Small to medium-sized hotel establishments that offer a limited amount of on-site amenities that only cater and market to a specific demographic of Afghanistan travelers, such as the single business traveler. Most Afghanistan focused or select service hotels may still offer full service accommodations but may lack leisure amenities such as an on-site restaurant or a swimming pool.

Economy and limited service hotels in Afghanistan
Small to medium-sized Afghanistan hotel establishments that offer a very limited amount of on-site amenities and often only offer basic accommodations with little to no services, these facilities normally only cater and market to a specific demographic of travelers, such as the budget-minded Afghanistan traveler seeking a "no frills" accommodation. Limited service Afghanistan hotels often lack an on-site restaurant but in return may offer a limited complimentary food and beverage amenity such as on-site continental breakfast service.

Guest houses and B&Bs in Afghanistan
A bed and breakfast in Afghanistan is a small lodging establishment that offers overnight accommodation and inclusive breakfast. Usually, Afghanistan bed and breakfasts are private homes or family homes offering accommodations. The typical Afghanistan B&B has between 4 and 11 rooms, with 6 being the average. Generally, guests are accommodated in private bedrooms with private bathrooms, or in a suite of rooms including an en suite bathroom. Some homes have private bedrooms with a bathroom which is shared with other guests. Breakfast is served in the bedroom, a dining room, or the host's kitchen. Often the owners of guest house themselves prepare the breakfast and clean the rooms.

Hostels in Afghanistan
Afghanistan hostels provide budget-oriented, sociable accommodation where guests can rent a bed, usually a bunk bed, in a dormitory and share a bathroom, lounge, and sometimes a kitchen. Rooms can be mixed or single-sex, although private rooms may also be available. Hostels are often cheaper for both the operator and occupants; many Afghanistan hostels have long-term residents whom they employ as desk agents or housekeeping staff in exchange for experience or discounted accommodation.

Apartment hotels, extended stay hotels in Afghanistan
Extended stay hotels are small to medium-sized Afghanistan hotels that offer longer term full service accommodations compared to a traditional hotel. Extended stay hotels may offer non-traditional pricing methods such as a weekly rate that cater towards travelers in need of short-term accommodations for an extended period of time. Similar to limited and select service hotels, on-site amenities are normally limited and most extended stay hotels in Afghanistan lack an on-site restaurant.

Timeshare and destination clubs in Afghanistan
Afghanistan timeshare and destination clubs are a form of property ownership also referred to as a vacation ownership involving the purchase and ownership of an individual unit of accommodation for seasonal usage during a specified period of time. Timeshare resorts in Afghanistan often offer amenities similar that of a Full service hotel with on-site restaurant(s), swimming pools, recreation grounds, and other leisure-oriented amenities. Destination clubs of Afghanistan on the other hand may offer more exclusive private accommodations such as private houses in a neighborhood-style setting.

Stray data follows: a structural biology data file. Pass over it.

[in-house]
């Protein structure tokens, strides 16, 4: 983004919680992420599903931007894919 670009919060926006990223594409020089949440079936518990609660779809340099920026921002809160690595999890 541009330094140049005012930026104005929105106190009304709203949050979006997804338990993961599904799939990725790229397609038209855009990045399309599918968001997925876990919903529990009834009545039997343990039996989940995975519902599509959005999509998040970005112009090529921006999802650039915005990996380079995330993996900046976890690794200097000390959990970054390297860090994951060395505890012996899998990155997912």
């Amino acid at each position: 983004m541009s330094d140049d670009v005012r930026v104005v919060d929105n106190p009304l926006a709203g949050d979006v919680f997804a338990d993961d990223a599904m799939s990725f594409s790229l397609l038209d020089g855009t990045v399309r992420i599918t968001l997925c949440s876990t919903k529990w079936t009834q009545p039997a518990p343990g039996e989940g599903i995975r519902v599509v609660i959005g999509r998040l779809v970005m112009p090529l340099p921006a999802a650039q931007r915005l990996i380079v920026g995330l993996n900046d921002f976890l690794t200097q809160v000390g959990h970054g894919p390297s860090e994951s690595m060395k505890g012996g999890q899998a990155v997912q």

Motels in Afghanistan
A Afghanistan motel is a small-sized low-rise lodging establishment similar to that of a limited service hotel, but with direct access to individual rooms from the car park. Common during the 1950s and 1960s, motels were often located adjacent to a major road, where they were built on inexpensive land at the edge of towns or along stretches of highways. They are still useful in less populated areas of Afghanistan for driving travelers, but the more populated an area becomes the more hotels fill the need. Many of Afghanistan motels which remain in operation have joined national franchise chains, rebranding themselves as hotels, inns or lodges.

Why HotelsCombined

HotelsCombined is the leading hotel metasearch engine founded in 2005, with headquarters in Sydney, Australia. It is widely recognized as the world's best hotel price comparison site and has won many of the most prestigious tourism industry awards. The site operates in over 40 languages, handles 120 different currencies and aggregates more than 2 million deals from hundreds of travel sites and hotel chains. The number of users counts more than 300,000 people a year with over $1,000,000,000 in estimated total cost of hotel reservations.

The main purpose of HotelsCombined hotel price comparison service is to help the travelers in finding a perfect accommodation option in Afghanistan at the best price, eliminating the need to manually analyze hundreds of hotel booking sites and thousands of price offers. Through the partnership with the most popular hotel booking websites, online travel agencies and hotel chains, HotelsCombined allows its users to search for and compare the current rates on Afghanistan hotels in a single search. It also provides an aggregated summary of hotel reviews and ratings from external sites.